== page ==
AP — The world’s oldest man has finally celebrated his bar mitzvah — a hundred years later than usual.Yisrael Kristal, 113, has lived through both World Wars and survived the Auschwitz concentration camp. Earlier this year, Guinness World Records awarded him a certificate as the world’s oldest man.But there was a ceremony that the supercentenarian observant Jew longed for even more.Born in Poland in 1903, Kristal missed his bar mitzvah — the Jewish coming-of-age ceremony celebrated when a boy turns 13 — because of World War I.His daughter, Shulamith Kuperstoch, said his children, grandchildren and nearly 30 great-grandchildren gathered over the weekend to mark the occasion. She said he was very pleased as he recited the traditional Jewish prayer of gratitude while draped in a prayer shawl and surrounded by loved ones.“Everyone sang and danced around him. He was very happy,” she told The Associated Press. “It was always his dream to have a bar mitzvah and he really appreciated the moment.”Kristal was born to an Orthodox Jewish family near the town of Zarnow in Poland. He was orphaned shortly after World War I and moved to Lodz to work in the family confectionary business in 1920. During the Nazi occupation of Poland he was confined to the ghetto there and later sent to Auschwitz and other concentration camps. His first wife and two children were killed in the Holocaust.Kristal survived World War II weighing only 37 kilograms (about 81 pounds) — the only survivor of his large family. He married another Holocaust survivor and moved with her to Israel in 1950 where he built a new family and a successful confectionary business.A devout Jew, he has wrapped phylacteries daily for the past century. Kuperstoch said her father still has a curious spirit and keeps a regular schedule, but she asked that reporters not burden him with questions.She said he was still in good health and could regale in stories from the early 20th century about, for example, how he saw his first car at the age of nine and wondered why it wasn’t attached to horses.Kuperstoch also said that her father had no explanation for his incredible longevity.“It’s a gift from above,” she added. “He doesn’t feel like he had any part in it.”
Ya’alon: Obama showing ‘lack of leadership’ in confronting Iran-Ex-defense minister pens cutting LA Times op-ed accusing US president of ‘wishful thinking’ in believing nuclear deal would bring reform-By Raoul Wootliff October 5, 2016, 4:35 pm-THE TIMES OF ISRAEL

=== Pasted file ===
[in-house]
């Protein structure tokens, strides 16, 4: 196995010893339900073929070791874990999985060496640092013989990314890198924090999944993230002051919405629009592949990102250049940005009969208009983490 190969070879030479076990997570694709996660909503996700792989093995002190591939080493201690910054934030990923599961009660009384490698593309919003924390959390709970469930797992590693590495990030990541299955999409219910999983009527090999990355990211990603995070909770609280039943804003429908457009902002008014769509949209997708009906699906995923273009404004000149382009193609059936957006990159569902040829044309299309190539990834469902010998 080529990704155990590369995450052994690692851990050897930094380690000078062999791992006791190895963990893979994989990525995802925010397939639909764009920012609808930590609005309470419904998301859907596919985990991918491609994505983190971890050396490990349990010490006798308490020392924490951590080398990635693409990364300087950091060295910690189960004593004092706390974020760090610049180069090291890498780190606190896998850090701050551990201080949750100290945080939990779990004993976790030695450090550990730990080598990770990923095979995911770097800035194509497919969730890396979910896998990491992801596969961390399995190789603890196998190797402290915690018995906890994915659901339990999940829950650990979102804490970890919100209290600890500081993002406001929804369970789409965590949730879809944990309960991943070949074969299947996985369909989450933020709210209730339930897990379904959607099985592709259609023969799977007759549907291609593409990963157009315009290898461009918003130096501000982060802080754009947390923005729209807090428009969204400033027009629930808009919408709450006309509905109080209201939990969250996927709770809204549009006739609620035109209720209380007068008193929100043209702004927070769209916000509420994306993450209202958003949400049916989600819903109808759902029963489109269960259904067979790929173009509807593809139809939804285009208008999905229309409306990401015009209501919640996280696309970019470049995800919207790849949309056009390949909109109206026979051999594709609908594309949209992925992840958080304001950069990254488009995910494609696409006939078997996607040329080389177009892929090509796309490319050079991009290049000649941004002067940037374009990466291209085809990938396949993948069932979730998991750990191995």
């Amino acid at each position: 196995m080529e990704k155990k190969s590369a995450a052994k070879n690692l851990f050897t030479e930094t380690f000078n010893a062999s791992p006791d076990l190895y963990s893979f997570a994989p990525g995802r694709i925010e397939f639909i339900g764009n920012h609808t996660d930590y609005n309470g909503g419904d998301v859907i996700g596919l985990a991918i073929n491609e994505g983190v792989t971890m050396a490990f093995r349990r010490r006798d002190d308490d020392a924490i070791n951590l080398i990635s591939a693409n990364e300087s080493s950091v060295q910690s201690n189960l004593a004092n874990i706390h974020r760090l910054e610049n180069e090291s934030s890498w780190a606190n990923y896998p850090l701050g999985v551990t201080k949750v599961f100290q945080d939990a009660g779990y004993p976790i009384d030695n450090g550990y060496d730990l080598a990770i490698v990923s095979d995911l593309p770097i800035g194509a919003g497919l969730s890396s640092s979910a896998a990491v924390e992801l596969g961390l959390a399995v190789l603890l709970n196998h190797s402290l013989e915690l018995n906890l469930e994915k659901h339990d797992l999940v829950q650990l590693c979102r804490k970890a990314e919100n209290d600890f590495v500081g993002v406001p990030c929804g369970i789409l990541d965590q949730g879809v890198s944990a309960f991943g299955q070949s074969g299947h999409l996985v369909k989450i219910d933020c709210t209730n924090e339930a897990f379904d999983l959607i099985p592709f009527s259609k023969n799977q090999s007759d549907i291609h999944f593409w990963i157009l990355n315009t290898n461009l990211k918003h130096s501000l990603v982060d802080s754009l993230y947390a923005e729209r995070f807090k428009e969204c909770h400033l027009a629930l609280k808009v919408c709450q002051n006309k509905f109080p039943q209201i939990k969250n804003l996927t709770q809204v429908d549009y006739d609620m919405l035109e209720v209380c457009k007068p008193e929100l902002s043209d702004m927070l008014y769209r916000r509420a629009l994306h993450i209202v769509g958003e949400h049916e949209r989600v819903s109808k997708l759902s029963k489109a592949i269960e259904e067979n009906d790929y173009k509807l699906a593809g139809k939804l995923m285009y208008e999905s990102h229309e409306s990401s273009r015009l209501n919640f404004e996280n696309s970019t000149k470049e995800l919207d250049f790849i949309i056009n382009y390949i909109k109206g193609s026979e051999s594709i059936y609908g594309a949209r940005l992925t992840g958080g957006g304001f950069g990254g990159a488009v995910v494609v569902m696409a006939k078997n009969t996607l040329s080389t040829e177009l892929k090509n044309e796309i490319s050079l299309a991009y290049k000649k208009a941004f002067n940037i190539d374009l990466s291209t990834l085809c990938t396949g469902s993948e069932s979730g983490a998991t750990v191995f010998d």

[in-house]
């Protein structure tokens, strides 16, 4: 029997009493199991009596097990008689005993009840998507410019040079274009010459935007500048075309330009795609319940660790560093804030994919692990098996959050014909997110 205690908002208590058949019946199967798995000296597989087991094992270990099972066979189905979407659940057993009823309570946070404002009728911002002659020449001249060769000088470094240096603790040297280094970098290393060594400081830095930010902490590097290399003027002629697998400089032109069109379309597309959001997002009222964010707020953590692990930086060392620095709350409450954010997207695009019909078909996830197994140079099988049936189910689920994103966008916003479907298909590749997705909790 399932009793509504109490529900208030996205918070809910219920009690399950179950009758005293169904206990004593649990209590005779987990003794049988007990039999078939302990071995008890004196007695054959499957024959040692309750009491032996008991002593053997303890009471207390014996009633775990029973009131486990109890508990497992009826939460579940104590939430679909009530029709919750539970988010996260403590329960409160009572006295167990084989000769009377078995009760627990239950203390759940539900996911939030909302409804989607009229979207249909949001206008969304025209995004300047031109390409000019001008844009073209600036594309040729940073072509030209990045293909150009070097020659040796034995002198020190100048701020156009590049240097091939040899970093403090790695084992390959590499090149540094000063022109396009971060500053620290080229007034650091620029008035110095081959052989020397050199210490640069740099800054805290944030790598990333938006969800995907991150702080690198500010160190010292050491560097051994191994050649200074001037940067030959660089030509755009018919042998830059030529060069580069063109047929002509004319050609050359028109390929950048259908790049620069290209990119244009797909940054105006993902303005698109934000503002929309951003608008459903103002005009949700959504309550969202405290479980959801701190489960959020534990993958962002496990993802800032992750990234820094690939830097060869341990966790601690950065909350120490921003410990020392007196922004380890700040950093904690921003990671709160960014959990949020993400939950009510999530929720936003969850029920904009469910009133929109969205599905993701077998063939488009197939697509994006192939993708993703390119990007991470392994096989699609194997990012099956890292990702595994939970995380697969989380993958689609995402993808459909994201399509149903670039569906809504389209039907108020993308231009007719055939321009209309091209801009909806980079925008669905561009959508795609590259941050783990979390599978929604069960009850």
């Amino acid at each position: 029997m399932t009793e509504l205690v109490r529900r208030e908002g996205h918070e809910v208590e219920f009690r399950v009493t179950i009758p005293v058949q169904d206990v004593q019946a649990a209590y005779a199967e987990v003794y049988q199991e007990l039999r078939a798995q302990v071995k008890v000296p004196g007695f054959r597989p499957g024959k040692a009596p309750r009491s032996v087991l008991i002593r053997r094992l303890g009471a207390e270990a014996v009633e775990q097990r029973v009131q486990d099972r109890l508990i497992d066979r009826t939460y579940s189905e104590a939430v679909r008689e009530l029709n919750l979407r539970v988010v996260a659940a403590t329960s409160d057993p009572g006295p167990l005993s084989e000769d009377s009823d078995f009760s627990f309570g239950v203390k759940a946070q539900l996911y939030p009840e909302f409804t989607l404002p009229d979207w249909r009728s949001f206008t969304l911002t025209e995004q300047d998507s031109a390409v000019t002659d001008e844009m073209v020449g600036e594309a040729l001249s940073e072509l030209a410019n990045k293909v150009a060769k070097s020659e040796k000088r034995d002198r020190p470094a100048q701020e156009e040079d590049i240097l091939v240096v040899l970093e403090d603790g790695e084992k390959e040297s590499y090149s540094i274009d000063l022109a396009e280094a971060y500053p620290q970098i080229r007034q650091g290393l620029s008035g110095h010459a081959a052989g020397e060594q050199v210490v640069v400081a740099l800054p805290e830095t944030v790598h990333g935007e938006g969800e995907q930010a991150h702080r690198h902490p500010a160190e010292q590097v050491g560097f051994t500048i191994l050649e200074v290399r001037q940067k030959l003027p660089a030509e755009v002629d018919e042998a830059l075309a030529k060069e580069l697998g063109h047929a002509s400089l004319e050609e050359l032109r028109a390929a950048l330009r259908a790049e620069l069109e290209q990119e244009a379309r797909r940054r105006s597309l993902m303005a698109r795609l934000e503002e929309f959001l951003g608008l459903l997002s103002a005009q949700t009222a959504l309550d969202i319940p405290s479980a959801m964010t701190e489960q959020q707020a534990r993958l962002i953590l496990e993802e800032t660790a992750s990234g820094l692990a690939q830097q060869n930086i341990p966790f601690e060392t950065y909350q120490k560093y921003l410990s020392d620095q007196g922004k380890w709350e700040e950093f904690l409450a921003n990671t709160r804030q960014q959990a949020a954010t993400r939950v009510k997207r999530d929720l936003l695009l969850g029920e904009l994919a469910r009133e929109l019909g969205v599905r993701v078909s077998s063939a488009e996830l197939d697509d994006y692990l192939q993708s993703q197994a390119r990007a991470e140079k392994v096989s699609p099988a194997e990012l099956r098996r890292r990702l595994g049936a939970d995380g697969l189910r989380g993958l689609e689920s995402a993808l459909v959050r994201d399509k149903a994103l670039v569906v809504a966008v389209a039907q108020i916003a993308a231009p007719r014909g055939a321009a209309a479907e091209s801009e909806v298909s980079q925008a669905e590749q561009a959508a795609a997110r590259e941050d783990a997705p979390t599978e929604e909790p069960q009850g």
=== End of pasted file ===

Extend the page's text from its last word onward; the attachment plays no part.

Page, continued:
Former defense minister Moshe Ya’alon slammed US President Barack Obama in an op-ed in The Los Angeles Times, accusing him of showing a “lack of leadership” in facing Iran and calling on the United States to increase pressure on the Islamic Republic.Writing as US presidential candidates tussle over, among other issues, the Iranian nuclear deal and Israel’s position on the accord, Ya’alon in Thursday’s piece implored “political leaders of both parties” to focus efforts on damage control after last year’s agreement.“US political leaders of both parties argue that destroying Islamic State is America’s top priority in the Middle East. In reality, that’s not nearly as important as confronting the challenge posed by Iran,” he wrote.Ya’alon accepted that the agreement would delay Iran’s nuclear ambitions but said Tehran was still “much more menacing to Western interests than the Sunni thugs and murderers of Raqqah and Mosul,” a reference to the Islamic State organization.The deal reached with Iran on July 14, 2015, saw the US, Britain, China, France, Germany and Russia agree to lift some international sanctions in exchange for guarantees that Tehran would not pursue nuclear weapons.In pointed comments, Yaa’lon said that those who believed the agreement would lead to a reformed Iran “regrettably suffer from wishful thinking.”“What we lack is leadership from our traditional allies in the West, especially our good friends in America. Should President Obama or his successor shift priorities and lead a campaign to pressure Iran to end its destabilizing policies — applying the same type of pressure that forced Iran to negotiate on its nuclear program — it will find willing partners among both Arabs and Israelis,” he wrote.The former defense minister was effectively ousted from his position earlier this year amid political wrangling that saw hawkish Yisrael Beytenu leader Avigdor Liberman take his place.In Tuesday’s vice presidential debate, Republican candidate Mike Pence took issue with claims the Iran nuclear deal prevented Tehran from ever obtaining atomic weapons. “Well, that’s not what Israel thinks,” Pence said.“Gadi Eisenkot, you can go check it,” retorted Democratic candidate Tim Kaine, referring to the IDF chief of staff.Eisenkot in January said the Iran nuclear deal was “a strategic turning point” and “a big change in terms of the direction that Iran was headed, and in the way that we saw things,” but stopped short of endorsing the deal or asserting that it fully curtails Iran’s nuclear program.“It has many risks, but also presents many opportunities. Our role is to look at the risk prism and the capability prism and to judge from that — not to assume that the worst-case scenario will take place, because that is as dangerous as the best-case scenario. Therefore, we are now revisiting our strategy,” the IDF chief said at the time.In September Ya’alon also denied that Israeli security officials now back the deal.In the LA Times op-ed, Ya’alon cautioned that “in 14 years, when critical restrictions will be lifted, the world may be in a worse position to prevent Iran’s nuclear project than ever before. In history and international politics, 14 years is the blink of an eye. And there are many factors — such as the possibility of global events that distract international attention from Iranian violations — that could shrink that time frame significantly.”This is not the first time that Ya’alon has taken aim at the Obama administration over its Middle East policies. In 2014, he reportedly savaged US-led peace talks with the Palestinians, lambasting the security proposal drawn up by US Secretary of State John Kerry as being “not worth the paper it is printed on.”Ya’alon also called Kerry “inexplicably obsessive” and “messianic” in his efforts to coax the two sides into a peace agreement, saying the secretary of state had “nothing to teach me about the conflict with the Palestinians.”